The Basilica of Bom Jesus in Goa
New Delhi, June 27: A row over the inclusion of a 17th-century basilica in Goa and a Diu fortress in a list of seven wonders of Portuguese origin is snowballing into a cultural controversy.
The Goan Catholic Church and the Goa Freedom Fighters Association, whose members spearheaded the opposition to Portuguese rule, have dubbed the move a hidden cultural invasion.
Both groups have approached the Centre, urging it to intervene. But officials of the culture ministry refused comment, saying they were studying the matter.
The Church appears more upset about the selection of the Basilica of Bom Jesus, which holds the remains of Saint Francis Xavier, a 16th-century Basque Jesuit missionary. It is already on the list of world heritage sites drawn up by Unesco.
The Church has argued that none has the right to declare that the basilica is of Portuguese origin. It is part of Goan heritage, it has said.
The fortress in Diu, near Gujarat, was built in 1535 following an alliance between the Portuguese and a local king against Mughal emperor Humayun.
The New7Wonders Foundation, a Swiss project aimed at conserving world monuments, put the basilica and the fort on its list of wonders on June 10.
The selections were made on the basis of a global survey, through phone and text messages, involving around 2.39 lakh people, most of them from Portugal or with roots in that country.
The foundation is said to have the support of Portugals culture ministry. The wonders were chosen from a shortlist of 27 monuments in 16 countries.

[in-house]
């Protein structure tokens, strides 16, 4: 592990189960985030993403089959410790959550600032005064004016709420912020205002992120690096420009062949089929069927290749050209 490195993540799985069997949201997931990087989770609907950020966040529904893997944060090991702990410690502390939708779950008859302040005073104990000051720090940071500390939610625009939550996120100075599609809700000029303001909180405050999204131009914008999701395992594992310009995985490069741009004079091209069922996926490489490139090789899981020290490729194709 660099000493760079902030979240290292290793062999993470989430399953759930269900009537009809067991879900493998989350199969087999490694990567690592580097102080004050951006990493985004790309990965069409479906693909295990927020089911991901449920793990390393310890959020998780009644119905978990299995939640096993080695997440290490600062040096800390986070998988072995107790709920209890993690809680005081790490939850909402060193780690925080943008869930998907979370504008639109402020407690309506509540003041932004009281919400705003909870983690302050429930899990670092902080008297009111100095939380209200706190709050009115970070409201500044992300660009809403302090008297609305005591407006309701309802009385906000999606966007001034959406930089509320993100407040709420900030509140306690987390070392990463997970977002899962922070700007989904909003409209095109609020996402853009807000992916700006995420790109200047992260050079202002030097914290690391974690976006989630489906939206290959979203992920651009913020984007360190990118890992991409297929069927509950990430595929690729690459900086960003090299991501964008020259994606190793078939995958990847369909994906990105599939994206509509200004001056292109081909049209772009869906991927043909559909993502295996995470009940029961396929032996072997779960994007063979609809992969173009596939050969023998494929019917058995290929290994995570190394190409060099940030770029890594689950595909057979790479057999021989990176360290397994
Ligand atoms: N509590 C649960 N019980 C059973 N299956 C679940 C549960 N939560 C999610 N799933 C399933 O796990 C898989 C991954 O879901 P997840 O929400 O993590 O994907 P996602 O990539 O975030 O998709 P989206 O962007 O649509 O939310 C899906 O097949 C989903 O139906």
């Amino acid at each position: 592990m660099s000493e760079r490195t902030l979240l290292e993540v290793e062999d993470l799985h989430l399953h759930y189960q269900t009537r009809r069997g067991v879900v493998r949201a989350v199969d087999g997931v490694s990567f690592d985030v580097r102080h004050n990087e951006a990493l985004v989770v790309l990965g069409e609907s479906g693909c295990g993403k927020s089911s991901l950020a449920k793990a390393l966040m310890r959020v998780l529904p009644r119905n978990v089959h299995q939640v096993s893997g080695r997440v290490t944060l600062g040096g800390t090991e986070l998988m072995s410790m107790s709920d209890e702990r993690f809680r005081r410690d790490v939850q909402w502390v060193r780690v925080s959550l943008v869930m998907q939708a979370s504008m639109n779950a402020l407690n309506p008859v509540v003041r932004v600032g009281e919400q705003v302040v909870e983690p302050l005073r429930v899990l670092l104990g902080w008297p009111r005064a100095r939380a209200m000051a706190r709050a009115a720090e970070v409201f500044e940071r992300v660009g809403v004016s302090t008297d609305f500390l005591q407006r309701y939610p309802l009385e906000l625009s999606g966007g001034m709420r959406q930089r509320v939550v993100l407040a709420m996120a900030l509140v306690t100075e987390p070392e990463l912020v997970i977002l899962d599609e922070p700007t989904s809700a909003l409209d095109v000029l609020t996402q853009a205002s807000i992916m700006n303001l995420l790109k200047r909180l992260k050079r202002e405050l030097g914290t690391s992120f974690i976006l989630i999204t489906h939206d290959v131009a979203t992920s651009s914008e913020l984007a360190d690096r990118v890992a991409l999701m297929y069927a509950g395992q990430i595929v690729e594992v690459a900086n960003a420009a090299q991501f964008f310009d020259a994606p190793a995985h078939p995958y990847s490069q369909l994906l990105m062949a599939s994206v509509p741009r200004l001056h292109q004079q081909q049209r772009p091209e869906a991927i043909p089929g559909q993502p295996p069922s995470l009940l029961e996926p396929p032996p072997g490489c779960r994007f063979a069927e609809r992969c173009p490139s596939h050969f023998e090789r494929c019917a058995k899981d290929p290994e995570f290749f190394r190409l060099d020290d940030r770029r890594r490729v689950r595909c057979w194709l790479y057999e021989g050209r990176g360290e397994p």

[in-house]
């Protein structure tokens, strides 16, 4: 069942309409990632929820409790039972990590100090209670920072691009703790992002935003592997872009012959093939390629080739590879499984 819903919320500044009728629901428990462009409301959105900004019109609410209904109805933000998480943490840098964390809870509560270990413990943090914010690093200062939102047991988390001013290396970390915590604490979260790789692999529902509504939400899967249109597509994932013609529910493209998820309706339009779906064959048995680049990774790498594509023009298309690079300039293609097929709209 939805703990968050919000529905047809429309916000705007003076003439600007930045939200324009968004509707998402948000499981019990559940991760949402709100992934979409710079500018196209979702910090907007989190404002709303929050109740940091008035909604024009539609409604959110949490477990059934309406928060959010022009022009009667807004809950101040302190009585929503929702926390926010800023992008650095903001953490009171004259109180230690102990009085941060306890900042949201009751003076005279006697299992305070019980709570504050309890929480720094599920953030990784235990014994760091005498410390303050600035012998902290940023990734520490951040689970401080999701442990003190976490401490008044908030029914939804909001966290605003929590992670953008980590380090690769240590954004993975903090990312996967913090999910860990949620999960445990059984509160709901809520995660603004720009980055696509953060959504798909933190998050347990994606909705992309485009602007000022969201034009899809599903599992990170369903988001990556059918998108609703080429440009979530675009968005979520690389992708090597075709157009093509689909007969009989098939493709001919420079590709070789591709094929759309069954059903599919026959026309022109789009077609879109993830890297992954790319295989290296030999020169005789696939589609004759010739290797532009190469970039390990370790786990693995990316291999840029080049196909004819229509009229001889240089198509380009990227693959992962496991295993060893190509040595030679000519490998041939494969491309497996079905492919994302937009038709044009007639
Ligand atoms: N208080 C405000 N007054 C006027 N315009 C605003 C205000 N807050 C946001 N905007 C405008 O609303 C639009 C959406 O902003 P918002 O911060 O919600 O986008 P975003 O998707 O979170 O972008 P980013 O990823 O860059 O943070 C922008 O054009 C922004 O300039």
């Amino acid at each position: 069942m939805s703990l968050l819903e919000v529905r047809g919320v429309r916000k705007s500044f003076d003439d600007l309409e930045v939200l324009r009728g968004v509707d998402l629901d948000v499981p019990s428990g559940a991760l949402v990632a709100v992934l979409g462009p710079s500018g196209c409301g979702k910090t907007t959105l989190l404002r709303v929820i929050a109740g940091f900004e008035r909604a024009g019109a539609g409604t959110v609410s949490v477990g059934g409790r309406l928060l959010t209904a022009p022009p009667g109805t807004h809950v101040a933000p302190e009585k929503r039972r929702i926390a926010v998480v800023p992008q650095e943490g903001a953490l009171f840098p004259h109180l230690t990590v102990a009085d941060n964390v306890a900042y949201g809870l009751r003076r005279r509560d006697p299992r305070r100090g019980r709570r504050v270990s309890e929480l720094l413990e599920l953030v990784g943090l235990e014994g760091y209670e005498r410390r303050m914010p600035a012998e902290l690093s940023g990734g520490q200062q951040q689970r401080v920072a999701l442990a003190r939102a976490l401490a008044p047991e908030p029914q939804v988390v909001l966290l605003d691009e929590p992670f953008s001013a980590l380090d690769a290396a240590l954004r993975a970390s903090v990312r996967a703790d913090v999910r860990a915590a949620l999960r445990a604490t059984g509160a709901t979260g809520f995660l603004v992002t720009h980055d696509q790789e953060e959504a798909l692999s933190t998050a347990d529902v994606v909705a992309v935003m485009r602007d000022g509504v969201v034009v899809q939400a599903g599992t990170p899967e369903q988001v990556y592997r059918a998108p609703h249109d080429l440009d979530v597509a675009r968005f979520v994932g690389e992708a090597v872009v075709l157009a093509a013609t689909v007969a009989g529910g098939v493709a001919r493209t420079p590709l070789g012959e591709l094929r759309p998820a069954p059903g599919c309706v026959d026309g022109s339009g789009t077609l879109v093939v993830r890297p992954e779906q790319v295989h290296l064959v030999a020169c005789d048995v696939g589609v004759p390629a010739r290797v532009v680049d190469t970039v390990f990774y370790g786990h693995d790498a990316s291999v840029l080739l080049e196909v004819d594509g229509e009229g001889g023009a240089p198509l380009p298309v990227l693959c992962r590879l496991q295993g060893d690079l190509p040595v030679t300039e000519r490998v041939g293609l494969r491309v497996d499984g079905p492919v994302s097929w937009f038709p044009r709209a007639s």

But the Church and the Freedom Fighters Association are crying foul. Naguesh Karmali, the association president, said: The Portuguese have no business to claim the basilica and the Diu fort as part of their cultural heritage since the materials and human resources used in their construction were very much our own.
Moreover, it is a question of our cultural integrity.
Goa was a Portuguese colony for 451 years until Indian forces took control in 1961. The Portuguese also controlled Diu. The association argues that the Portuguese used prisoners of the Inquisition to build their churches, convents and fortresses.
The labourers were indigenous people who worked until they dropped dead, said Karmali.
The Inquisition was established in 1560 to punish converts from Hinduism and Islam to Christianity who had returned to their former religion.
How can colonisers claim what is constructed during the colonial period as theirs? Karmali asked. He added that India needed no foreign assistance to protect its monuments.
The other monuments selected are the Fortress of Mazagao (Morocco), the Old Town of Santiago (Cape Verde), the Church of St Paul (Macau), the Convent of St Francis of Assisi (Brazil) and the Convent of St Francis (Brazil).